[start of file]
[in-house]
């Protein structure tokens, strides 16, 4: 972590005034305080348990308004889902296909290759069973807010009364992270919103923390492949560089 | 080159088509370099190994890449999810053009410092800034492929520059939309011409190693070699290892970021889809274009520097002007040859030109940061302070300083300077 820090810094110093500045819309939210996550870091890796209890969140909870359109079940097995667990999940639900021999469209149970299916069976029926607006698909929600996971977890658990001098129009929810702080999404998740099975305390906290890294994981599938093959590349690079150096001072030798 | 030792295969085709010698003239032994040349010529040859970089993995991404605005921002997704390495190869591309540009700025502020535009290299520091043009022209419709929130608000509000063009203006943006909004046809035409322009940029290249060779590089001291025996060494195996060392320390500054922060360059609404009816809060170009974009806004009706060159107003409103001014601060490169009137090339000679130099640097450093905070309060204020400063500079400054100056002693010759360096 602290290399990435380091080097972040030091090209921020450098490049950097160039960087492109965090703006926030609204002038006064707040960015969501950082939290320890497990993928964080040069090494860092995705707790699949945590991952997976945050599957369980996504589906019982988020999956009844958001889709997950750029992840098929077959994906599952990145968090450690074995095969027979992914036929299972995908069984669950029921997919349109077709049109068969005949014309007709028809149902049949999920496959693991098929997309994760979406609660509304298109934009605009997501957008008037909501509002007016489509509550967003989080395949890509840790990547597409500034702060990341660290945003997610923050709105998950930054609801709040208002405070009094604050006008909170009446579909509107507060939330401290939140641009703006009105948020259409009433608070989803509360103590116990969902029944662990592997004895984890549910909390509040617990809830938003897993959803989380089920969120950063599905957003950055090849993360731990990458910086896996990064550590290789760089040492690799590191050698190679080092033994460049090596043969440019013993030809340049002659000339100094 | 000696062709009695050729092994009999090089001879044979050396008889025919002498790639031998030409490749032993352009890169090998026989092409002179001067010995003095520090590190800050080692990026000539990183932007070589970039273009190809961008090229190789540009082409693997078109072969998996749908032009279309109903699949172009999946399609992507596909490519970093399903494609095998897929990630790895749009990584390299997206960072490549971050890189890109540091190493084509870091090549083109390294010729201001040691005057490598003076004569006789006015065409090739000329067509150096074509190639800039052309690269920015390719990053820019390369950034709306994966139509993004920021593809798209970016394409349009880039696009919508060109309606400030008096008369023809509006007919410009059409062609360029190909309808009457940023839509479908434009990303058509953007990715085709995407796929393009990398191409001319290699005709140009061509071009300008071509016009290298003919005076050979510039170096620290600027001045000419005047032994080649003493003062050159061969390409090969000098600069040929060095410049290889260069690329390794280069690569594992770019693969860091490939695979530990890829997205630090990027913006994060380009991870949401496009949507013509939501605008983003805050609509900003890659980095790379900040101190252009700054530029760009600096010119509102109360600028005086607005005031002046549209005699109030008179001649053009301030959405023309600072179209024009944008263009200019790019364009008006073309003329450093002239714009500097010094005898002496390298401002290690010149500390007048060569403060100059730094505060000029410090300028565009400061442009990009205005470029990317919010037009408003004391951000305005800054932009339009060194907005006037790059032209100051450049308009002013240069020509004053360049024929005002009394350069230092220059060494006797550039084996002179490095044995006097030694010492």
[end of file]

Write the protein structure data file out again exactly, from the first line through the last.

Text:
[in-house]
């Protein structure tokens, strides 16, 4: 972590005034305080348990308004889902296909290759069973807010009364992270919103923390492949560089 | 080159088509370099190994890449999810053009410092800034492929520059939309011409190693070699290892970021889809274009520097002007040859030109940061302070300083300077 820090810094110093500045819309939210996550870091890796209890969140909870359109079940097995667990999940639900021999469209149970299916069976029926607006698909929600996971977890658990001098129009929810702080999404998740099975305390906290890294994981599938093959590349690079150096001072030798 | 030792295969085709010698003239032994040349010529040859970089993995991404605005921002997704390495190869591309540009700025502020535009290299520091043009022209419709929130608000509000063009203006943006909004046809035409322009940029290249060779590089001291025996060494195996060392320390500054922060360059609404009816809060170009974009806004009706060159107003409103001014601060490169009137090339000679130099640097450093905070309060204020400063500079400054100056002693010759360096 602290290399990435380091080097972040030091090209921020450098490049950097160039960087492109965090703006926030609204002038006064707040960015969501950082939290320890497990993928964080040069090494860092995705707790699949945590991952997976945050599957369980996504589906019982988020999956009844958001889709997950750029992840098929077959994906599952990145968090450690074995095969027979992914036929299972995908069984669950029921997919349109077709049109068969005949014309007709028809149902049949999920496959693991098929997309994760979406609660509304298109934009605009997501957008008037909501509002007016489509509550967003989080395949890509840790990547597409500034702060990341660290945003997610923050709105998950930054609801709040208002405070009094604050006008909170009446579909509107507060939330401290939140641009703006009105948020259409009433608070989803509360103590116990969902029944662990592997004895984890549910909390509040617990809830938003897993959803989380089920969120950063599905957003950055090849993360731990990458910086896996990064550590290789760089040492690799590191050698190679080092033994460049090596043969440019013993030809340049002659000339100094 | 000696062709009695050729092994009999090089001879044979050396008889025919002498790639031998030409490749032993352009890169090998026989092409002179001067010995003095520090590190800050080692990026000539990183932007070589970039273009190809961008090229190789540009082409693997078109072969998996749908032009279309109903699949172009999946399609992507596909490519970093399903494609095998897929990630790895749009990584390299997206960072490549971050890189890109540091190493084509870091090549083109390294010729201001040691005057490598003076004569006789006015065409090739000329067509150096074509190639800039052309690269920015390719990053820019390369950034709306994966139509993004920021593809798209970016394409349009880039696009919508060109309606400030008096008369023809509006007919410009059409062609360029190909309808009457940023839509479908434009990303058509953007990715085709995407796929393009990398191409001319290699005709140009061509071009300008071509016009290298003919005076050979510039170096620290600027001045000419005047032994080649003493003062050159061969390409090969000098600069040929060095410049290889260069690329390794280069690569594992770019693969860091490939695979530990890829997205630090990027913006994060380009991870949401496009949507013509939501605008983003805050609509900003890659980095790379900040101190252009700054530029760009600096010119509102109360600028005086607005005031002046549209005699109030008179001649053009301030959405023309600072179209024009944008263009200019790019364009008006073309003329450093002239714009500097010094005898002496390298401002290690010149500390007048060569403060100059730094505060000029410090300028565009400061442009990009205005470029990317919010037009408003004391951000305005800054932009339009060194907005006037790059032209100051450049308009002013240069020509004053360049024929005002009394350069230092220059060494006797550039084996002179490095044995006097030694010492």